Hot Sugar's Cold World 2

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By James Haseltine

Directed by Adam Bhala Lough

London Film Festival review

“Hot Sugar’s mission is to take the sounds we come across every day and disguise them in his musical compositions.” Regarded as the modern day Mozart, Hot Sugar, or, Nick Koenig, samples the world’s sounds to create a hybrid of the universe and electronica to present his attitude to life’s obstacles and life’s mysteries through unique musical compositions.

Hot Sugar’s Cold World, directed by Adam Bhala Lough, dives deep into Koenig’s psyche after a recent break up with rapper partner Kitty. Exploring Nick’s perceived place in the world, his familial roots in Paris and his relationships, Lough joins him on a journey of discovery and sound recording. Splicing shots together, Lough mirrors the experimental creative process honed by Koenig as a discerning romanticism descends on Koenig’s quirky bubble.

Lough directs a poetic and often warming picture of the character behind Hot Sugar without falling into the pitfalls of bias. There is no real clear message thrust upon the viewer. Nick Koenig is at the centre of the show and we come away with a fleshed out image that lingers for its prophetic ramblings,  memorable characters, persevering loneliness and comic timing.

[On the Notre Dame organ] “I don’t think any Ruff Ryder tracks, any Damon Grease beats have ever been played in Notre Dame. So that’s a pity.” It’s the absurdity of such comments that play heavily into the character behind Hot Sugar. Existing on the surface is a light hearted, intelligent, well spoken comically cynical individual that finds sheer enjoyment out of the pursuit of the world’s sounds, collating them and publishing them for the world to hear.

Hot Sugar on a journey of discovery and sound recording
Hot Sugar on a journey of discovery and sound recording

“Honestly, recording sounds are the closest I have to having control over anything in life…I’m literally playing with the universe and holding it to my liking. So, that’s why I do it, it’s a sense of ownership and control.”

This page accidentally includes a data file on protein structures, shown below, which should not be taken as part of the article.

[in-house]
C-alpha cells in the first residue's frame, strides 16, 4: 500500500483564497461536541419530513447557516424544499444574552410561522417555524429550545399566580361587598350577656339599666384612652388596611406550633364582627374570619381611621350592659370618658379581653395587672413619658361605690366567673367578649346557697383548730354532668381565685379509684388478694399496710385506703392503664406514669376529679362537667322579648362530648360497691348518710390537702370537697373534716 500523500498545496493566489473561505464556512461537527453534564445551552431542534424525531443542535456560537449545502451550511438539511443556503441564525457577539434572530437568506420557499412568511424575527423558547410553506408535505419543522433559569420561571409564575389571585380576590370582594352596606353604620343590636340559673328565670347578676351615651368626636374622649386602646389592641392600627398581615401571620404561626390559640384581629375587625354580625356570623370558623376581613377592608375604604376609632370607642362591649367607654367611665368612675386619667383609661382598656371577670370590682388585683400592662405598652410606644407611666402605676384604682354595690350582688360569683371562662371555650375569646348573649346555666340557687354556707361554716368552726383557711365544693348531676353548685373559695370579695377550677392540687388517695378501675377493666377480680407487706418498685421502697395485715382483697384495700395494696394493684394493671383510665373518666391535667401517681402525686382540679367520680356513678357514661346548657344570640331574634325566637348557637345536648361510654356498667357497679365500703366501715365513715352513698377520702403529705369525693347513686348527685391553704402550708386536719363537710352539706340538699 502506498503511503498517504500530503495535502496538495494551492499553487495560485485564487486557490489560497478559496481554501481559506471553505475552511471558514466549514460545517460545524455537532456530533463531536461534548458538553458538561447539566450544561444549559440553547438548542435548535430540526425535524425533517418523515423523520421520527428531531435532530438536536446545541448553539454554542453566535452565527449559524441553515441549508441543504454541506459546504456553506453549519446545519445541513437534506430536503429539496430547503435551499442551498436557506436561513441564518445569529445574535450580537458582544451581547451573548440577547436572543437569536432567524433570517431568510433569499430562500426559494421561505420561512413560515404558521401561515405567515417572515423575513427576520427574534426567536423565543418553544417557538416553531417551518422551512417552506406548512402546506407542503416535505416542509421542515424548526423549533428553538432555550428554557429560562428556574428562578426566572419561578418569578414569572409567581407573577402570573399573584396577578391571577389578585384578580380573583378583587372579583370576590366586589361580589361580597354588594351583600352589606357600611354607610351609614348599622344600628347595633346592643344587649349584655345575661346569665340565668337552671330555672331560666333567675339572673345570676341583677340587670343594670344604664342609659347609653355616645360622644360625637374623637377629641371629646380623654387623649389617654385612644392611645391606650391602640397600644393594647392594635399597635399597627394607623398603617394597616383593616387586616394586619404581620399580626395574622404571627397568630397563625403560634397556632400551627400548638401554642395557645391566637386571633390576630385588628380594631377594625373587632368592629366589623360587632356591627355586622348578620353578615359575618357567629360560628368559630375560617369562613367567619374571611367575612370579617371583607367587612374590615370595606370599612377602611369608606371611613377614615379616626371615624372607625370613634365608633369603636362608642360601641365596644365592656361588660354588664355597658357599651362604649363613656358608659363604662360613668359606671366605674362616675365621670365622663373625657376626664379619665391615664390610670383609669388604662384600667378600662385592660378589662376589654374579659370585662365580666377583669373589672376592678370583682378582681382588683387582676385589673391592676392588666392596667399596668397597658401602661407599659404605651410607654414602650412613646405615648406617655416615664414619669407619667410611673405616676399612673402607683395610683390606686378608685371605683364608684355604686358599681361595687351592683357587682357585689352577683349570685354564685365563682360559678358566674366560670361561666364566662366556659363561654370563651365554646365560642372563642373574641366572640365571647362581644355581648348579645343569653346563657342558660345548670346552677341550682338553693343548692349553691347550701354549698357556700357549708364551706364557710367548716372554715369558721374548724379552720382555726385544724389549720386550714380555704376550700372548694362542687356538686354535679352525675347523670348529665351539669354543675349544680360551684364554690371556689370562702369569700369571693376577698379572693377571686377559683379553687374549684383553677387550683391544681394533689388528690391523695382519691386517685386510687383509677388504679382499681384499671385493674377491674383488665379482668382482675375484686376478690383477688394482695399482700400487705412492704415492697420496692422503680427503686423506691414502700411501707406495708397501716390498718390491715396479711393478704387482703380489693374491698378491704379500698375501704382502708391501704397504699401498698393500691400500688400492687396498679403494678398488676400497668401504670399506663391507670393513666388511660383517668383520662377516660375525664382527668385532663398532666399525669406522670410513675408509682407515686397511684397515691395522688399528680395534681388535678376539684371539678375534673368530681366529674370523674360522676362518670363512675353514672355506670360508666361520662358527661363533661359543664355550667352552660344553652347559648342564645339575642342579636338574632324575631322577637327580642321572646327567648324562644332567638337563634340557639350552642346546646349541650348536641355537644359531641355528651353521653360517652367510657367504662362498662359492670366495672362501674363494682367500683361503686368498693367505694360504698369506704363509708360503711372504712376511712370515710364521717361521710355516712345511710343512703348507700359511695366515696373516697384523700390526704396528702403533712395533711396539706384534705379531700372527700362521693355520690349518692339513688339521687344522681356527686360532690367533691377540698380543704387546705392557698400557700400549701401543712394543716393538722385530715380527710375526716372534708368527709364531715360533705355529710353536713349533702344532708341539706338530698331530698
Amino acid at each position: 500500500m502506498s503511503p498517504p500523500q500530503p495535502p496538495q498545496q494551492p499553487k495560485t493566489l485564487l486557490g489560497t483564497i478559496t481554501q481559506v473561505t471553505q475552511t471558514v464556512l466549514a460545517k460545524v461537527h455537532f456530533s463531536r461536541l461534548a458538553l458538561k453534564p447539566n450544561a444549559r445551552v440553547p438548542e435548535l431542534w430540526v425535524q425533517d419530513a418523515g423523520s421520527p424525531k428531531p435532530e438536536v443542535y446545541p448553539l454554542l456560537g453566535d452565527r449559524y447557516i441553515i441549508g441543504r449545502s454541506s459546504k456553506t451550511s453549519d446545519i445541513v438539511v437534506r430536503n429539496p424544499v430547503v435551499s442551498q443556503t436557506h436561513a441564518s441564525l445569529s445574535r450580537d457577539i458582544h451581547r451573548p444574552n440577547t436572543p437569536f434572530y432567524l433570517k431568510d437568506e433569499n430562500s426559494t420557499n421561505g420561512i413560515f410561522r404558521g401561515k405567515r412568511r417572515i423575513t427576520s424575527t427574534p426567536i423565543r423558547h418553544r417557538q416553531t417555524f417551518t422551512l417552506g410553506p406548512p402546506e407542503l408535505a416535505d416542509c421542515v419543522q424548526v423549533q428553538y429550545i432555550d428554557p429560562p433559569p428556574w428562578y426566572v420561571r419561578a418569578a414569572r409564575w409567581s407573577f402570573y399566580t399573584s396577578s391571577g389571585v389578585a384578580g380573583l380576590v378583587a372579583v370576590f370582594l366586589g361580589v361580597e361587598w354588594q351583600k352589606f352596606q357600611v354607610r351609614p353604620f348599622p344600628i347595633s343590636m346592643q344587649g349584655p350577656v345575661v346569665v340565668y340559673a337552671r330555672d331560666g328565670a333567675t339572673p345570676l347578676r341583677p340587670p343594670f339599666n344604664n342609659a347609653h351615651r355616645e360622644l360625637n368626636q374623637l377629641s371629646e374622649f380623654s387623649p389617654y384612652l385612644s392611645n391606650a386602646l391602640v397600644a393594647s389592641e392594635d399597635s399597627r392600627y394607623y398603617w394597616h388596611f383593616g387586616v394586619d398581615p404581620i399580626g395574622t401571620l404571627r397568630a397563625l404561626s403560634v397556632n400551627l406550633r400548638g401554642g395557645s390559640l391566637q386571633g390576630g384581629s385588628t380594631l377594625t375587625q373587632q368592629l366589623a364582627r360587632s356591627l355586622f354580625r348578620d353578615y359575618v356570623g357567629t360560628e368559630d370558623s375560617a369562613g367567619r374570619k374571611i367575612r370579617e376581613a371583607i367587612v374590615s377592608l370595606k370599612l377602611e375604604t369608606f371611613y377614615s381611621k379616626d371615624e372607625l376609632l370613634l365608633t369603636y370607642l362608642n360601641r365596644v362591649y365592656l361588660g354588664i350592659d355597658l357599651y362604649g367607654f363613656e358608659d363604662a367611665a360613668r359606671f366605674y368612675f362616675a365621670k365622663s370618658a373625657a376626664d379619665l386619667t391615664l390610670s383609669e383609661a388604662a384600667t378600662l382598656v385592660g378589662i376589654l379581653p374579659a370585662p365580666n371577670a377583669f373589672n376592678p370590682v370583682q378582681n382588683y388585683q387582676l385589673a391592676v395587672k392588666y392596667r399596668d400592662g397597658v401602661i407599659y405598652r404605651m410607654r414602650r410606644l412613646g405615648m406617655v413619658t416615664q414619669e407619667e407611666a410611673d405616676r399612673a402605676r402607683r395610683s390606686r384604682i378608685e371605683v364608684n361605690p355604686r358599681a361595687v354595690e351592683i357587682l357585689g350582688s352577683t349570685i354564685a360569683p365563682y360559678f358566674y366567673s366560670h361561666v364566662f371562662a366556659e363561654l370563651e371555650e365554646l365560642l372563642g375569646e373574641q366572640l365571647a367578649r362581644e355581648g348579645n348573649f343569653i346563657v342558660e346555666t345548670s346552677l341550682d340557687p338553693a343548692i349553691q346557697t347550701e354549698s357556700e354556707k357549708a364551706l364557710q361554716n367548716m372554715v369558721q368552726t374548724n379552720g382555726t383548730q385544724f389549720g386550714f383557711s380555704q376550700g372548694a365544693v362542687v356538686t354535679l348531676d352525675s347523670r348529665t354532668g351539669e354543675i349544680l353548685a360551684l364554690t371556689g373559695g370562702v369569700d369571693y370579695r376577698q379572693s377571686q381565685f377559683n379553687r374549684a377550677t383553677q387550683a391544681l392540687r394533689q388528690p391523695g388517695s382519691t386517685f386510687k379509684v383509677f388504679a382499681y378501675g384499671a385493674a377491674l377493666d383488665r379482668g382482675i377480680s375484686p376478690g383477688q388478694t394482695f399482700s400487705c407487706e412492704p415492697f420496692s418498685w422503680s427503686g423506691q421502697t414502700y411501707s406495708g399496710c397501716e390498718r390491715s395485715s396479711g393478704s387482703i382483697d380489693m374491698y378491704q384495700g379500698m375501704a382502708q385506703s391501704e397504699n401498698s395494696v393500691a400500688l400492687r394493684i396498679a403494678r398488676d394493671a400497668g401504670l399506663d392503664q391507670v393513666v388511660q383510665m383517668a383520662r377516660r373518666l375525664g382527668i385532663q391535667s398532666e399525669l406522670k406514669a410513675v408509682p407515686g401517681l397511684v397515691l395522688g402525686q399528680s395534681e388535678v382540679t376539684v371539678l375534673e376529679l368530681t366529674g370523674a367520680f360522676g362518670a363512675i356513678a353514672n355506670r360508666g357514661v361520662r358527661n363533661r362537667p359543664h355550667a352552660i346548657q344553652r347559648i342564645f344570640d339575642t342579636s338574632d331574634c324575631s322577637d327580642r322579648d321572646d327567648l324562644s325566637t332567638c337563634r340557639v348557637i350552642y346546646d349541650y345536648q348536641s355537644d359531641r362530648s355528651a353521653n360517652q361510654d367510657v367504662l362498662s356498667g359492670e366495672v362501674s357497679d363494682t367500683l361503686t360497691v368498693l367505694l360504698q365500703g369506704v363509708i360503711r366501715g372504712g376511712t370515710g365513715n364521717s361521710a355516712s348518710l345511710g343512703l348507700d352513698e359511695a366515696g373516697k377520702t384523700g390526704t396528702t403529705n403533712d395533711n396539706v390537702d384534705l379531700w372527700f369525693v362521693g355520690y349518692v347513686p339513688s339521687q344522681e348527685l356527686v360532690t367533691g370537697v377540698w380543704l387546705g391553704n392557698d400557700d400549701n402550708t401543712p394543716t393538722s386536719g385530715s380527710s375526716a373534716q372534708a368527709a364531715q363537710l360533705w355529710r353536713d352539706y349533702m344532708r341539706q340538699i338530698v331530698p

Through his exploration of the sound of silence, a sense of desperate melancholia transcends Koenig’s palpable loneliness. Never has there been a more intimate portrait of the age of experimental music production and Lough manages to capture the hidden character behind Hot Sugar’s switched on persona. Often alone, Koenig’s tangible venture into musical creativity is stunning as we become privy to the fascinating production process from recording to keyboard to Soundcloud.

Such a deeply intimate portrait treats the viewer to an array of fascinating people and absurdist adventures while maintaining an element of grounded reality with a recurring piano loop. Never overlooked is the looming figure of reality and death which adds a sombre tone to Hot Sugar’s Cold World but you won’t come away shivering.

There’s a mumblecore homage with Martin Steer involving a sketchy salesman and fireworks. An interview with Neil deGrasse Tyson. A visit to the birth of the internet and a break in at the Paris catacombs. But ever present in this wonderfully diverse picture is Nick Koenig and his portable sound recorder.

As Koenig captures the sounds of the world, Lough captures the figure behind Hot Sugar’s dancing, entertaining persona. A deeply philosophical figure, Nick Koenig often comes across with a simmering bitterness but his fun loving attitude creates a wholly different, more important image.

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